You are probably wondering why I am adding Clove oil to my recommended Medicine Chest. It’s not an oil widely known or used by the average person. But given the fact that we have had two years of Covid restrictions, constantly being told to wash our hands, wash surfaces, stay away from people, wear masks etc etc, Clove oil cannot be left out of our medicine chest because it has anti-fungal, anti-microbial, anti-viral and antibacterial properties.
Cloves go back as far as 200BCE during the Han-dynasty court of China and were usually held in the mouth to perfume the breath before having an audience with the Emperor.
In 330 A.D., Constantinople became a trading metropolis. It was then that both nutmeg and cloves were brought to Europe for the very first time.
Originating from Indonesia and even up until now the main growers of Clove are Indonesia, Madagascar, Sri Lanka and Tanzania.
It was originally used as a spice. During the Middle Ages, Cloves were used in Europe to preserve food and to flavour and garnish dishes.
Of course today we love Cloves as a spice in Christmas bakery, just think of ginger bread men.
Clove oil is used as a germicide, in mouth washes and perfumes.
It is a prime ingredients in many weed killers on the market today. Yes, it is actually a natural weedkiller.
Burning clove oil in a burner or diffuser will get rid of unpleasant odors after cooking cabbage, fish or other foods.
Due to its antiseptic properties in can be used to treat wounds and cuts. It can be used to treat fungal infections, insect bites and stings. But, never use it neat, always dilute in a carrier oil otherwise it will burn your skin.
Due to its anti-inflammatory properties, dilute in warm water and gargle for a sore throat, coughs, colds and sinus trouble.
Before using Clove oil it is important to test it to make sure you aren’t allergic to it or have a skin irritation. Place a couple of drops in a teaspoon of carrier oil and rub onto the inside of your arm where the skin is soft. If you have an irritation, redness, itching or swelling, then don’t use Clove oil.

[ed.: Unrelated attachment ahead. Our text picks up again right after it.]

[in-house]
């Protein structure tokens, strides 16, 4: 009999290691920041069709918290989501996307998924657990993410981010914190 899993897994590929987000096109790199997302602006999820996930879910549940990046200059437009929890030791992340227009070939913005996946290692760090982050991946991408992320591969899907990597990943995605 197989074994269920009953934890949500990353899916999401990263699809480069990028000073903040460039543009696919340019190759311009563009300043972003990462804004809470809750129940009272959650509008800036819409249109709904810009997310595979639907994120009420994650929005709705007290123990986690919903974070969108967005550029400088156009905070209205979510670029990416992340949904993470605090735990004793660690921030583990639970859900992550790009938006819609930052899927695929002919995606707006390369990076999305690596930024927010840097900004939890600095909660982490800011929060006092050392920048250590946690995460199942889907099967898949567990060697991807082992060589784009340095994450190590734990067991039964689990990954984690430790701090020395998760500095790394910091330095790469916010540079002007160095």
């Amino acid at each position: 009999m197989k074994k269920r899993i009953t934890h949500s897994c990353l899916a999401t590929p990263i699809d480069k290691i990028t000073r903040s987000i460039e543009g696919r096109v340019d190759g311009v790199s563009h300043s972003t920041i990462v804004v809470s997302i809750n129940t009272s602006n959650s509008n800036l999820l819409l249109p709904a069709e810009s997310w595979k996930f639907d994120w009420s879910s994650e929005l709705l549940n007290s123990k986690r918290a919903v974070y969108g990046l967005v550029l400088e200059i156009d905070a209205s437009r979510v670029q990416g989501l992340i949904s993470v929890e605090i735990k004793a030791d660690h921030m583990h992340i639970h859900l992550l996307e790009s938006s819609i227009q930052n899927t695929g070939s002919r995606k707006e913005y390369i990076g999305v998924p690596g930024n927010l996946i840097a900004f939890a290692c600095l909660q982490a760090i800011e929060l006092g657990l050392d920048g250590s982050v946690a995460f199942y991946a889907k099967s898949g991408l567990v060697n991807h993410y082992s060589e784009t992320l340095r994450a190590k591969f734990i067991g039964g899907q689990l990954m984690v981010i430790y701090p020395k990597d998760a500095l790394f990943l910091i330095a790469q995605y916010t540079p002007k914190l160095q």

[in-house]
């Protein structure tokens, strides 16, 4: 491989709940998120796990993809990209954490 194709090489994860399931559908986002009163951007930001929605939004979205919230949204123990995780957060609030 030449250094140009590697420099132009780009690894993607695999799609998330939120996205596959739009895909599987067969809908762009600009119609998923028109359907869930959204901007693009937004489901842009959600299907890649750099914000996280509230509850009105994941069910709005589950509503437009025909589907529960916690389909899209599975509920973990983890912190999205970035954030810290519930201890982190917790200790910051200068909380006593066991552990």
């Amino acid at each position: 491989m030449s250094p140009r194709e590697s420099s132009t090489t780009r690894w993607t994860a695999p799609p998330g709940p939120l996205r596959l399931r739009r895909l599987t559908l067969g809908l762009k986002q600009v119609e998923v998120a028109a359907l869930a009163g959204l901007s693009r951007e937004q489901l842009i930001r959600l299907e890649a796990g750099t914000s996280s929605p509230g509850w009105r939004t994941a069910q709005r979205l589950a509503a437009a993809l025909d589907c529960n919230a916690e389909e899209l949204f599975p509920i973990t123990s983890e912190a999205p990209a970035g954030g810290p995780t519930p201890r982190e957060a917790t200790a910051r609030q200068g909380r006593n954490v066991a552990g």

- It is antimicrobial, anti-fungal,
- Anti-bacterial due to its ‘eugenol’ component
- Can be used for tooth ache and to help stop tooth decay
- Can be used as a disinfectant
- Can be used for wound healing or pain
- Can be used as an insecticide
- Can improve circulation and is one of the oils used in Tiger Balm
- A diluted mix of Clove oil rubbed into the scalp promotes hair growth, reduces hair loss and gives a healthy shine to dull hair
- Add 2 drops of Clove oil to a teaspoon of oil, drizzle into the ear to ease ear ache
- Add a drop of Clove oil to toothpaste on a toothbrush to promote clean teeth and a fresh breath
- Add Clove to a pot pourri to add a warm feeling to the house.
- In conjunction with Wormwood and Black Walnut Hulls it is used to rid the human and animal body of worms. You can order the parasite cleanse from here:
When buying essential oils there are a few points to go by:
- Look for the scientific/latin name on the bottle
- Make sure it says it’s 100% pure oil
- It should be stored in a dark glass bottle
- Ask the seller if they have a tester bottle that you can smell, you’ll soon know if it is authentic by its pungent smell.
You can purchase good quality Essential oils at www.naturallythinking.com We love their oils, and have used them for years in our blends and creams. They are a company you can trust and are very helpful when you need an answer to a query.
If you have a question or a comment, please feel free to comment on this blog post – we would be happy to answer any questions you may have.
Written by Anna Mandala MCMA, MCTC, MASC (P.TH.), MUBM
Principal of the IIHTVH
Teacher, Healer, Counselor, Medium, Author